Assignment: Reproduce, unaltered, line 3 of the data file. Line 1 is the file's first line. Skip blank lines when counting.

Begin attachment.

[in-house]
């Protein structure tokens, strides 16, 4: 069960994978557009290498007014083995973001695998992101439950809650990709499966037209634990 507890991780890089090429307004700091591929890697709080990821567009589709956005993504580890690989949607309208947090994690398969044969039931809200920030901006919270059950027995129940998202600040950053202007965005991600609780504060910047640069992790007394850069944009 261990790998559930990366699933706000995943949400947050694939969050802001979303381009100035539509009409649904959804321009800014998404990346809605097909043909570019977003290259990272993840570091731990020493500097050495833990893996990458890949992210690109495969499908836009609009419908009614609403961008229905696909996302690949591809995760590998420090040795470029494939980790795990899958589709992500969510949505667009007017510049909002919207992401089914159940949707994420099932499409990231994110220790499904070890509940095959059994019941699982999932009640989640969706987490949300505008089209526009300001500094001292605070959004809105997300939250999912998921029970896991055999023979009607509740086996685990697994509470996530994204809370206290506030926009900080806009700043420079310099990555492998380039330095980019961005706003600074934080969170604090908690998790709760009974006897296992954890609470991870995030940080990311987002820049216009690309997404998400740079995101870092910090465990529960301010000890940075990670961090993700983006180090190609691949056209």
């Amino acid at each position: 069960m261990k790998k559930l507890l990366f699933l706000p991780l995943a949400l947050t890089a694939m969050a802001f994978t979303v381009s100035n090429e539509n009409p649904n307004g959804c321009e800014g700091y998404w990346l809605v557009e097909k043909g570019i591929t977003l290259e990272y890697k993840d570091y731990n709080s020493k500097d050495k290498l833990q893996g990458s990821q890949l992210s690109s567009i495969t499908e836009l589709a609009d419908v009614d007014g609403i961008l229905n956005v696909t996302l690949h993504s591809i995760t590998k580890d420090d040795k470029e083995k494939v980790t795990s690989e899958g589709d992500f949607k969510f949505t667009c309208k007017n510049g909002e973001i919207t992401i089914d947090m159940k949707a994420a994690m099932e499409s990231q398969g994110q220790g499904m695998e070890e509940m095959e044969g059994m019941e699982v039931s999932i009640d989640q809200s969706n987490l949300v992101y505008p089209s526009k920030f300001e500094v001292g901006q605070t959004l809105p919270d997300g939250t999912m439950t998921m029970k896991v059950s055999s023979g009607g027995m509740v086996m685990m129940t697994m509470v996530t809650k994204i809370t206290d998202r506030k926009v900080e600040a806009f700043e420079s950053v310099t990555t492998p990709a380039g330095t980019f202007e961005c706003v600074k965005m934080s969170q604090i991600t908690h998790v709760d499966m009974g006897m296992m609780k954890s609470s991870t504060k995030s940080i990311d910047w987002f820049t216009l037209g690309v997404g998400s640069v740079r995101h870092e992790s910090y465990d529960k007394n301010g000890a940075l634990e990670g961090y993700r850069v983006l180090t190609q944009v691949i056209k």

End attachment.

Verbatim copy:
């Amino acid at each position: 069960m261990k790998k559930l507890l990366f699933l706000p991780l995943a949400l947050t890089a694939m969050a802001f994978t979303v381009s100035n090429e539509n009409p649904n307004g959804c321009e800014g700091y998404w990346l809605v557009e097909k043909g570019i591929t977003l290259e990272y890697k993840d570091y731990n709080s020493k500097d050495k290498l833990q893996g990458s990821q890949l992210s690109s567009i495969t499908e836009l589709a609009d419908v009614d007014g609403i961008l229905n956005v696909t996302l690949h993504s591809i995760t590998k580890d420090d040795k470029e083995k494939v980790t795990s690989e899958g589709d992500f949607k969510f949505t667009c309208k007017n510049g909002e973001i919207t992401i089914d947090m159940k949707a994420a994690m099932e499409s990231q398969g994110q220790g499904m695998e070890e509940m095959e044969g059994m019941e699982v039931s999932i009640d989640q809200s969706n987490l949300v992101y505008p089209s526009k920030f300001e500094v001292g901006q605070t959004l809105p919270d997300g939250t999912m439950t998921m029970k896991v059950s055999s023979g009607g027995m509740v086996m685990m129940t697994m509470v996530t809650k994204i809370t206290d998202r506030k926009v900080e600040a806009f700043e420079s950053v310099t990555t492998p990709a380039g330095t980019f202007e961005c706003v600074k965005m934080s969170q604090i991600t908690h998790v709760d499966m009974g006897m296992m609780k954890s609470s991870t504060k995030s940080i990311d910047w987002f820049t216009l037209g690309v997404g998400s640069v740079r995101h870092e992790s910090y465990d529960k007394n301010g000890a940075l634990e990670g961090y993700r850069v983006l180090t190609q944009v691949i056209k």